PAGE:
Sample Skills and Abilities
  • Solid interpersonal skills
  • Excellent analytical background, with attention to detail
  • Strong financial and research skills

Generally, information relating to your computer skills, languages, or public speaking follows the employment section.

Work History

You can call this section several things: Work (or Employment) History, Work (or Employment) Experience, or even Professional Experience. If you are an experienced paralegal and have related work history in another field, you might divide the work history section into two categories: Legal Experience and Related Experience. Legal experience should always be listed first.

Work history should always be listed in reverse chronological order. In other words, start with your present position and work backward. It’s not enough to simply list every assignment or job duty you have performed. Rather, go back through your experience and determine which assignments and skills sell you the best. Match up your achievements to reflect value-perceived factors such as ability to work independently, flexible, excellent crisis-manager, team-oriented. Tie these elements in with your specific duties.

Avoid the use of “I,” “me,” and “my.” Use brief phrases that begin with action-oriented verbs. However, if you are preparing a resume for the Internet, this type of resume requires fewer action-oriented verbs and more emphasis on skills. More on this later.

If you are an experienced paralegal, do not mention the names of cases, clients, or matters in the body of the resume. You may be violating attorney- client confidentiality. If you are working for a law firm that is in-house counsel for a corporation, of course mention that. Stating that you were a paralegal on the White v. Green case is not a good idea. Or that you worked on probate matters for clients such as Rock Hudson or Cary Grant. You can, however, state that you were a litigation paralegal on a large-scale insurance defense matter involving more than 300,000 documents or that you handled the estates of very high-profile movie stars.

Sample Work History Entry-level

American Eagle Land and Development Company Minneapolis, MN Nov. 1995-Jan. 2000

Responsible for financial accounting for land and tax credit subsidiaries. Reviewed monthly financial statements; maintained land ledgers, recorded property taxes and assessment district amortization schedules.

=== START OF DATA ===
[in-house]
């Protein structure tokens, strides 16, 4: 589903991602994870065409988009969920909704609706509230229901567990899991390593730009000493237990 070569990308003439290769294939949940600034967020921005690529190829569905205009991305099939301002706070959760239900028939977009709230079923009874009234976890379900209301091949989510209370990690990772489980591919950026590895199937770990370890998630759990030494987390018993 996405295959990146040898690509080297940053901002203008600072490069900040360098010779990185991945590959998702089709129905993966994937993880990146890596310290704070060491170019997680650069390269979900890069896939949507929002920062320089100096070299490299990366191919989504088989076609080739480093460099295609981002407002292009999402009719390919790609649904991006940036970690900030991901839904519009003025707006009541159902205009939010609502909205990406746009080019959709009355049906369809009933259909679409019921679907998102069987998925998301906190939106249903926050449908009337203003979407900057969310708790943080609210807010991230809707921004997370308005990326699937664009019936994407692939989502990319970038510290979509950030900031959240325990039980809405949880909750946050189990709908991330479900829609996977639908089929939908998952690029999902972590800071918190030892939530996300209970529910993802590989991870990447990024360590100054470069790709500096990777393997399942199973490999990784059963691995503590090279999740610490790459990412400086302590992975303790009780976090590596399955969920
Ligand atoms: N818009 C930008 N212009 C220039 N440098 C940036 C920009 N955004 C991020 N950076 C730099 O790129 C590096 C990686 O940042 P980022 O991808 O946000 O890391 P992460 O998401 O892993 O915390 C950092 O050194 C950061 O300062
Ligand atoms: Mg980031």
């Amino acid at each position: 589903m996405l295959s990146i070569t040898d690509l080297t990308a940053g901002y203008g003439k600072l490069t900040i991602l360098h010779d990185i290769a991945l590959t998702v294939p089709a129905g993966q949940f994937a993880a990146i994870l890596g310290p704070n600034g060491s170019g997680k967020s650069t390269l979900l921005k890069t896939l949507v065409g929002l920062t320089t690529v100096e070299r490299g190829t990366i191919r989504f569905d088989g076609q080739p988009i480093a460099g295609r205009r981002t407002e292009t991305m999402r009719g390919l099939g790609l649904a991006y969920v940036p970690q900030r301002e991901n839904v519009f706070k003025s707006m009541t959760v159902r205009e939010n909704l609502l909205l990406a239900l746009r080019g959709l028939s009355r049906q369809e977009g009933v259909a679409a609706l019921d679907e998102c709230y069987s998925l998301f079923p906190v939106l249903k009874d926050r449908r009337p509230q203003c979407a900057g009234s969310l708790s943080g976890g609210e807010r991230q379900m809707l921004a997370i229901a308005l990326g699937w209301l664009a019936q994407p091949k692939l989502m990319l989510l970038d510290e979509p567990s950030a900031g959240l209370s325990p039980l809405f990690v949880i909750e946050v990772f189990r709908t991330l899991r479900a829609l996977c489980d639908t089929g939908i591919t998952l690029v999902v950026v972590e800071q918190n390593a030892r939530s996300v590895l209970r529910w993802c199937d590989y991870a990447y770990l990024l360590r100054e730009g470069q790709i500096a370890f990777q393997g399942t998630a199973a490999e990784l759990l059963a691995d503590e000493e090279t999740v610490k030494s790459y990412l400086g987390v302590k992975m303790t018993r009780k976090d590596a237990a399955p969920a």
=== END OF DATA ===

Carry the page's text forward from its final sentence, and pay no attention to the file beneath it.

Experienced Paralegal
Helland, Marks and Osborn
Lexington, KY Aug. 1995-Present

Responsibilities include: organize and maintain documents; analyze factual information; construct exhibit list for trial; review, index, and summarize pleadings and correspondence produced by opposing parties; draft legal memorandum to clients regarding case status and preparation; research legal issues and rules; assist in trial preparation; summarize discovery responses.

Computer Skills
Because few paralegals without computer skills get jobs anymore, we highly recommend that you entertain another section in order to sell your computer skills. List software, hardware, and unique abilities here. If you are an expert in any one program, say so. If you are “really good,” state that you are proficient. If you are somewhat skilled, you may say you are “knowledgeable.” If you have little knowledge but have used the programs, state “familiar with.”

Special Skills And Abilities

Here is where you’ll list special skills and abilities. If you used a skills and abilities section above, you may want to call this section “Additional Skills.” This section is for language skills, technical skills, public speaking skills, writing skills, and the like.

Sample Special Skills and Abilities
  • Fluent in Mandarin Chinese
  • Notary Public
  • Excellent Public Speaker

Organizations And Affiliations

If you are a member of a paralegal association or other business-related organization, this is the section to list it. It is not a wise idea to list political or religious affiliations. Keep it to business.

Sample Organizations And Affiliations